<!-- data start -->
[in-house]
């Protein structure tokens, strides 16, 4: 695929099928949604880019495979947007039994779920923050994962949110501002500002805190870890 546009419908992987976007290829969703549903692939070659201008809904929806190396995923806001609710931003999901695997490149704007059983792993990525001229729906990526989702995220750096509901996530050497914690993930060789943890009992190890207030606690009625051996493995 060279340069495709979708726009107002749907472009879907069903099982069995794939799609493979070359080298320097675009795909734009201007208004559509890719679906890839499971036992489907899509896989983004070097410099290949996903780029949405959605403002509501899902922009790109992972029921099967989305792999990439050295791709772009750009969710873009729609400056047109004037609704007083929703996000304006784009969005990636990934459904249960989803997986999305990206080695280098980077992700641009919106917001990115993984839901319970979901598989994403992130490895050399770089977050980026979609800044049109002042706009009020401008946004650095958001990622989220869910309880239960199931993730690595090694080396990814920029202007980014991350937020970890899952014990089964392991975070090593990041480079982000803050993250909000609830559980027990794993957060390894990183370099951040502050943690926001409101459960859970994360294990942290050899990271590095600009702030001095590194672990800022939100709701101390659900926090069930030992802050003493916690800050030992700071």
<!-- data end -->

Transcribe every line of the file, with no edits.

[in-house]
């Protein structure tokens, strides 16, 4: 695929099928949604880019495979947007039994779920923050994962949110501002500002805190870890 546009419908992987976007290829969703549903692939070659201008809904929806190396995923806001609710931003999901695997490149704007059983792993990525001229729906990526989702995220750096509901996530050497914690993930060789943890009992190890207030606690009625051996493995 060279340069495709979708726009107002749907472009879907069903099982069995794939799609493979070359080298320097675009795909734009201007208004559509890719679906890839499971036992489907899509896989983004070097410099290949996903780029949405959605403002509501899902922009790109992972029921099967989305792999990439050295791709772009750009969710873009729609400056047109004037609704007083929703996000304006784009969005990636990934459904249960989803997986999305990206080695280098980077992700641009919106917001990115993984839901319970979901598989994403992130490895050399770089977050980026979609800044049109002042706009009020401008946004650095958001990622989220869910309880239960199931993730690595090694080396990814920029202007980014991350937020970890899952014990089964392991975070090593990041480079982000803050993250909000609830559980027990794993957060390894990183370099951040502050943690926001409101459960859970994360294990942290050899990271590095600009702030001095590194672990800022939100709701101390659900926090069930030992802050003493916690800050030992700071």